Our Pick of the Best of the 2022 Downhill World Cup Season.

The 2022 World Cup season once again showed that World Cup downhill is the absolute business with each round better than the last.

With the dust settling after the World Cup finals in Val di Sole, we take a look back at our favourite moments from this year’s top tier downhill season.

In no particular order…

Photo by Bartek Wolinski / Red Bull.

Finn Iles wins on home turf

Finn Iles had the perfect weekend in Mont Saint Anne, qualifying first and taking the win despite losing his chain at between the final split and the finish line. He’d be over a second up at the final split but lose almost all of that advantage, taking his maiden World Cup win on home soil.

Louise Ferguson taking 4th in Leogang

Easily one of the best all-round riders out there right now, we were more than stoked to see our pal Louise cruise her way onto the podium at the Leogang World Cup despite only aiming to qualify for finals this year.

We could not be happier for this legend.

SuperBruni

Loic Bruni once again proved that you cannot count him out at World Champs. Four titles to his name going into Worlds on home turf, he’d make everyone look utterly pedestrian in comparison going almost four up on Brosnan over the line.

Let’s not forget he damaged his shoulder in Snowshoe and separated it in Mont Saint Anne. A true champion’s win.

Ronan Dunne podiums in Snowshoe

The wildman of downhill, Ronan Dunne is pedal to the metal all the way. He’d tame the madness of the four pre-race Red Bulls and slot himself neatly between then World Champ Greg Minnaar and another man of the moment, Andreas Kolb on a track that offered very little in the way of traction.

Crowds back at World Cups

While every round of the UCI Downhill World Cup felt far more emotive with baying fans howling their encouragement at their favourite riders, Les Gets World Champs showed the sheer passion involved in downhill bicycle racing.

COVID-hit, spectator-less racing was the best we could hope for at one point but it’s so good to see the crowds back.

Nin Hoffman wins Fort William

You could almost tell Nina Hoffman was going to win in Fort William, there was just a vibe around her that exuded confidence. She’d qualify 8th with a flat having been comfortably up at the second and third split before the wind was stolen from her back wheel.

Unphased by this, she’d cross the line some fourteen seconds up on Vero Widmann who was occupying the hot seat. Balanche would come the closest to the flying German but was still 3.6 adrift.

Intense Primer 29 Leaderboard

Matt Walker wins his first World Cup

It’s hard to wrap your head around the fact that up until Leogang 2022, Matt Walker hadn’t won a World Cup, despite having been an overall series champion.

Despite getting loose on the huck into the woods after the motorway, he’d pip his former team mate Danny Hart into the hot seat, then capitalise on Benoit Coulanges maybe pushing that little bit too hard.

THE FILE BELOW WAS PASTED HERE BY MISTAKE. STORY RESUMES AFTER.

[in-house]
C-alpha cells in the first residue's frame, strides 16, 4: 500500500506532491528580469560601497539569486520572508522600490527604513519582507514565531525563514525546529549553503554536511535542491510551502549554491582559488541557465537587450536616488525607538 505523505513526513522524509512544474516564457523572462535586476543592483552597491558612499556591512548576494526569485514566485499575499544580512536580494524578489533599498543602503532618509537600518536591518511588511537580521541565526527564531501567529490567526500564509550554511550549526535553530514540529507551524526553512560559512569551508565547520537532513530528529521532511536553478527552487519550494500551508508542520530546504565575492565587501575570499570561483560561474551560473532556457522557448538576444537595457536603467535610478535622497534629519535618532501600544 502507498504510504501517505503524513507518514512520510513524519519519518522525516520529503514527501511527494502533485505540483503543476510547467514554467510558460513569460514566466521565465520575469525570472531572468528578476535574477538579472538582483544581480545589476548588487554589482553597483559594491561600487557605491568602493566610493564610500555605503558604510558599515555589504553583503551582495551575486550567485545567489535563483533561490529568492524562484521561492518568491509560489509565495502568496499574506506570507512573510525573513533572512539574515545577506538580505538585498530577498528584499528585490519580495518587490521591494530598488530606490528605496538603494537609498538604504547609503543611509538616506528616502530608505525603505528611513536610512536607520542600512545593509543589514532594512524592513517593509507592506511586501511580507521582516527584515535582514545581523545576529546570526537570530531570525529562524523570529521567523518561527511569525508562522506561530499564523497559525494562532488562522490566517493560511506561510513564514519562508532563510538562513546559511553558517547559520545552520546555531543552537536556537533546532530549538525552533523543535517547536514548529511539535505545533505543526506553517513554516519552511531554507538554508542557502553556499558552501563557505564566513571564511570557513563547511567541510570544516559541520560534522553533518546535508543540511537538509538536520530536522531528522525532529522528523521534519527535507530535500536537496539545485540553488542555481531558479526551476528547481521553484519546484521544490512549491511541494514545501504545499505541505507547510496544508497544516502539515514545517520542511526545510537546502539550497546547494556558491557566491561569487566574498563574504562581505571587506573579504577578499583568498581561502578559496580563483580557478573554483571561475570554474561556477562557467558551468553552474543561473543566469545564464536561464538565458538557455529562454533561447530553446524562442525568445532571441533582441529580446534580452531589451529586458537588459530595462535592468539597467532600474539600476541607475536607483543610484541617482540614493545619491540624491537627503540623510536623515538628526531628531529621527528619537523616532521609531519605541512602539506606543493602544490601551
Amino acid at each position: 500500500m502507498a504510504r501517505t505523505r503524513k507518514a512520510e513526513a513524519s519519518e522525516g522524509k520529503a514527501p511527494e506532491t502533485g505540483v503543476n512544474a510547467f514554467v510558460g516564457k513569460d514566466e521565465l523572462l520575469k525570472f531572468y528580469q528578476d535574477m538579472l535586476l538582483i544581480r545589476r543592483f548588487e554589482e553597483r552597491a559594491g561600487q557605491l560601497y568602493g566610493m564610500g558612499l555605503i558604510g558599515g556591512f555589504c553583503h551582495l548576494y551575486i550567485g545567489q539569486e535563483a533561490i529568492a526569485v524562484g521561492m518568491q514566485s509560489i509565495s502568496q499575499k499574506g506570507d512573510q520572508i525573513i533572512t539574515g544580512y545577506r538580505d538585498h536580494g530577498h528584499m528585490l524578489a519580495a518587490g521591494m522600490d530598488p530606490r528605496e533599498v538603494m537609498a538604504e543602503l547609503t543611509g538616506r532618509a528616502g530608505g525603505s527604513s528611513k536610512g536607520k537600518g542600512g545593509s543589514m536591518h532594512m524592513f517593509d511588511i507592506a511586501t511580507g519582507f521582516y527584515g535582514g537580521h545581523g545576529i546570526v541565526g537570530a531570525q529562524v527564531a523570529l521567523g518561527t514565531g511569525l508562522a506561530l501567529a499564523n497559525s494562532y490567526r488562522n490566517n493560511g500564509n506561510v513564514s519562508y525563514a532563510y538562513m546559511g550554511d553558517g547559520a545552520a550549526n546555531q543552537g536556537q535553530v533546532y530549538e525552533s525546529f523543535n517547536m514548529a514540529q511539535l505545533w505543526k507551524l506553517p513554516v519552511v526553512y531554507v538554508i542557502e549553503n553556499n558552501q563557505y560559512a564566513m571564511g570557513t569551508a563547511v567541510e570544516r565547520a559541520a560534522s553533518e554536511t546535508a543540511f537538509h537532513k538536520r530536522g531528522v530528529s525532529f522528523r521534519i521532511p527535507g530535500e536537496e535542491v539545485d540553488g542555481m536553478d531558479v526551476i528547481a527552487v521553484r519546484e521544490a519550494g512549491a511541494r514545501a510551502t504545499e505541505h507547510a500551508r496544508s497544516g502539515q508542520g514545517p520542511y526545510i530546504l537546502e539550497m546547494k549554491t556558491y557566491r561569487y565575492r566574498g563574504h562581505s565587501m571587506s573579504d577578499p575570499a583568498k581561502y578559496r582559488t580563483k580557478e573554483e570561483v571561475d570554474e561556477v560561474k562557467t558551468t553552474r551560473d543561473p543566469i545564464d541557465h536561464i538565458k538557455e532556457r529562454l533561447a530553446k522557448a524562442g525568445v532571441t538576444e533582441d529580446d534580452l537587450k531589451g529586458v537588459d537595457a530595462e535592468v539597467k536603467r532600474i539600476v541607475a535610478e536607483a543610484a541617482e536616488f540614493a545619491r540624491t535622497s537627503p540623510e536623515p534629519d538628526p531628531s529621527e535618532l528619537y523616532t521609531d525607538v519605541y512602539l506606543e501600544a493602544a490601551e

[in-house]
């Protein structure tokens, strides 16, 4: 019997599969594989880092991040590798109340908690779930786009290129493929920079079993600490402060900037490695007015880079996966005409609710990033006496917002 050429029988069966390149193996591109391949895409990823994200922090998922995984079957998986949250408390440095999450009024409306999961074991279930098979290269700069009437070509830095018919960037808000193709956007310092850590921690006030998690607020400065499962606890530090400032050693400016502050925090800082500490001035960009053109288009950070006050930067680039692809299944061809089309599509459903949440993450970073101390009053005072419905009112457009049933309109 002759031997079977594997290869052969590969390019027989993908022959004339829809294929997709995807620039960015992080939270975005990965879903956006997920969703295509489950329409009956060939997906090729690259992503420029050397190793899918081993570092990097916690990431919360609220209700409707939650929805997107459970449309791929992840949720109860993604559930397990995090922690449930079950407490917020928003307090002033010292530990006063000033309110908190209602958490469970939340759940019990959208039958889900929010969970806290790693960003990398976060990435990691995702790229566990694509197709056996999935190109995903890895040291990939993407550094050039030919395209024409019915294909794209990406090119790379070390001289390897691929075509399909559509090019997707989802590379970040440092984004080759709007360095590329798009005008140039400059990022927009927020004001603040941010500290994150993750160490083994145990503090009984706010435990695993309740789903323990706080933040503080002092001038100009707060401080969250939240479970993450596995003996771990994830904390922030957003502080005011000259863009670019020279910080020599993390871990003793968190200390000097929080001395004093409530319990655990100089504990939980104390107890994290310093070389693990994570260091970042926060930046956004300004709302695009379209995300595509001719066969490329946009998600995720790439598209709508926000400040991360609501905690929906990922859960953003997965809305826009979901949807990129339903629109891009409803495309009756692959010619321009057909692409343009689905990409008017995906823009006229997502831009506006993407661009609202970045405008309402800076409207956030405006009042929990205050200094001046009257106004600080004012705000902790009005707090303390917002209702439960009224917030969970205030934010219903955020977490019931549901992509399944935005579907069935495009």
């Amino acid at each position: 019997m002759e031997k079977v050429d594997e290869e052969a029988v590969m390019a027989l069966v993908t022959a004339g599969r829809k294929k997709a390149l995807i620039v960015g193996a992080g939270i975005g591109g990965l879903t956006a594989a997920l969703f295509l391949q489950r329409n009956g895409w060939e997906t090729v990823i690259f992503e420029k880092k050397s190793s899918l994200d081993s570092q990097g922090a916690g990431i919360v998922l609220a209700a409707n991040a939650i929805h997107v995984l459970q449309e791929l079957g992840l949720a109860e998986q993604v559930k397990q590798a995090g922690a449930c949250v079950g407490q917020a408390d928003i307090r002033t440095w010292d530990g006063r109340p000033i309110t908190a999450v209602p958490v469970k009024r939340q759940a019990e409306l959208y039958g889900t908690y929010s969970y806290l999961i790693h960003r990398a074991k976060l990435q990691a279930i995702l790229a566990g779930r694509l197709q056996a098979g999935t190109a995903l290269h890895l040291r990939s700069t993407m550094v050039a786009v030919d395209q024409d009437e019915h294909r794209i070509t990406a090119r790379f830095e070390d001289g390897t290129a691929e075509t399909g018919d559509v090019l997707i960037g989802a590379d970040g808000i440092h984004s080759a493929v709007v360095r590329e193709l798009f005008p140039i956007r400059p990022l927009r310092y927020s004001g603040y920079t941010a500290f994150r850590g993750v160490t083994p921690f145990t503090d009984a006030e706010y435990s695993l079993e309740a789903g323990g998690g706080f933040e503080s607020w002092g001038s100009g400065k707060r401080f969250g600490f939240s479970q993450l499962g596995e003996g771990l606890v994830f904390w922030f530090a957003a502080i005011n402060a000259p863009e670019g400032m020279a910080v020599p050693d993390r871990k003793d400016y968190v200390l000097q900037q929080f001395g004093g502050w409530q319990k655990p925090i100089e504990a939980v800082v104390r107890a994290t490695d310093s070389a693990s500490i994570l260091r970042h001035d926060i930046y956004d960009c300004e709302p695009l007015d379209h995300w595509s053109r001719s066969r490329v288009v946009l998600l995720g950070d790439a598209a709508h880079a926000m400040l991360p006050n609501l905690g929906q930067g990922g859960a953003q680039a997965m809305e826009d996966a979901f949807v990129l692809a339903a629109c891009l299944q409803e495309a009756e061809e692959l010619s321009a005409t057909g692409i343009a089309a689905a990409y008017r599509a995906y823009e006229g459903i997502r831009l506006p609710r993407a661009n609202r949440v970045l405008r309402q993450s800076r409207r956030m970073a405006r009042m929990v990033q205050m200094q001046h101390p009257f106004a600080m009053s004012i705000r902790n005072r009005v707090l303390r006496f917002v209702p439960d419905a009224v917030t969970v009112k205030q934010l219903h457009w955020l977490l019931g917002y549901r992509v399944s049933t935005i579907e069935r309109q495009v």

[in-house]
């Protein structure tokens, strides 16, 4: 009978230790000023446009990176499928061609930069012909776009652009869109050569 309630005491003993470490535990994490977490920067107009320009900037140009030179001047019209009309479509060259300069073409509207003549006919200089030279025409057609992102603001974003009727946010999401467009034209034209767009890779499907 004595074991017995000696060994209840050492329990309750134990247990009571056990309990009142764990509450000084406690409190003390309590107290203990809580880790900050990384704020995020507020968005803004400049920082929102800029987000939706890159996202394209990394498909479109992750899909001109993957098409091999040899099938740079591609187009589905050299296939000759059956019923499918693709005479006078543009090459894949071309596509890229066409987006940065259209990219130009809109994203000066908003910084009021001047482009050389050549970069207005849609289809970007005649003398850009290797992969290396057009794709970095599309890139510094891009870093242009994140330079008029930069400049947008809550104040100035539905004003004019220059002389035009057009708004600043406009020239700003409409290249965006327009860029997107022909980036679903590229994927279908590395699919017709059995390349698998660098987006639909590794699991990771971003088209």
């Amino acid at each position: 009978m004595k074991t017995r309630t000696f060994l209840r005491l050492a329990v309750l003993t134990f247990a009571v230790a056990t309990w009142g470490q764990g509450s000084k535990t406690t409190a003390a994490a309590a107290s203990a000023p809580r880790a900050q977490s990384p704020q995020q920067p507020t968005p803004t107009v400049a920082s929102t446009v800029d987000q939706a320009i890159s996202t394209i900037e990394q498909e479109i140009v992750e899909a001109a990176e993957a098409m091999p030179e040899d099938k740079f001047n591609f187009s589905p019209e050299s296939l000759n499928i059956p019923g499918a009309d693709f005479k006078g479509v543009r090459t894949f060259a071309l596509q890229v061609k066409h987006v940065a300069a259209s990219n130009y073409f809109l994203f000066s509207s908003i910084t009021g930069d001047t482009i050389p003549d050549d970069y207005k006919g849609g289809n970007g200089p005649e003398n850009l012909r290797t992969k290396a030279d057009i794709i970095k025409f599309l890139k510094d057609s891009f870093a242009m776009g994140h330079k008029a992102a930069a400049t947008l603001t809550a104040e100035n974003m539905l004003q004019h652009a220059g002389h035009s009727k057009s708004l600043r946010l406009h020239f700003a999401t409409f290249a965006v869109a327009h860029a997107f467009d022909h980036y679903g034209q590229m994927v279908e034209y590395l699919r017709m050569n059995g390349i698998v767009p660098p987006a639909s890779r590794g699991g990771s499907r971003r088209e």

New names coming into form

2022 has been a great year for riders to have their breakout season. Ronan Dunne, Jess Blewitt, Andreas Kolb, Oli Zwar, Charlie Hatton, Dakotah Norton, Louise Ferguson and Henry Kerr all have a bright 2023 to look forward to.

Household names coming back to form

There was little better than seeing five-time World Cup champion Aaron Gwin on the pipe at Val di Sole. He was the first rider to look like he wasn’t phased by the blown-out mess that was the Black Snake. Let’s hope a long off season will see the superstar back on the box more regularly in 2023.

Troy Brosnan’s season started badly with a dislocated foot at the Aussie champs, but he’d be back bothering the podium as Mr. Consistent in true form.

Bernard Kerr is likely better known for being the King of Red Bull Hardline but 2022 was a year that saw him hassling the front runners at every race. While his season started in usual form, he built into an absolute heater at the final three rounds, with two fifths and a second.

Amaury Pierron is the king

The Commencal Muc-Off man has quietly gone about wedging himself into the list of all-time greats in 2022. Four World Cup wins in a season has only been bettered by one man, Aaron Gwin, but the Frenchman matches Sam Hill’s tally in one season.

With the rest of the pack falling foul of luck or pushing too hard, the big Frenchman would amass a points lead in the overall that few could match. Come the final round, he had one hand on the overall, only needing to qualify to put Finn Iles out of the running, the Canadian would end up not racing.

He now has ten World Cup wins, two overall titles to his name since 2018. Pierron now averages three World Cup wins a year…

Photo by Bartek Wolinski / Red Bull.

A true champion’s overall title for Camille Balanche

When things get tricky, you can bet your bottom dollar that Camille Balanche will profit. Think the grease of Snowshoe, Leogang and Lourdes… The thinking rider’s rider.

Despite missing Mont Saint Anne with an OTB to her collarbone in practice she would retain the leader’s jersey, have the collarbone plated, then go on to almost medal at World Champs a fortnight later. She’d then do enough to take the overall title in Val di Sole in a run that must have hurt big time.

Despite only racing the full World Cup circuit for three years, she has four World Cup wins, a Worlds title and a World Cup overall to her name. A class act.

Photo by Bartek Wolinski / Red Bull.

What did it for you at the World Cups this year? Let us know on our Facebook page.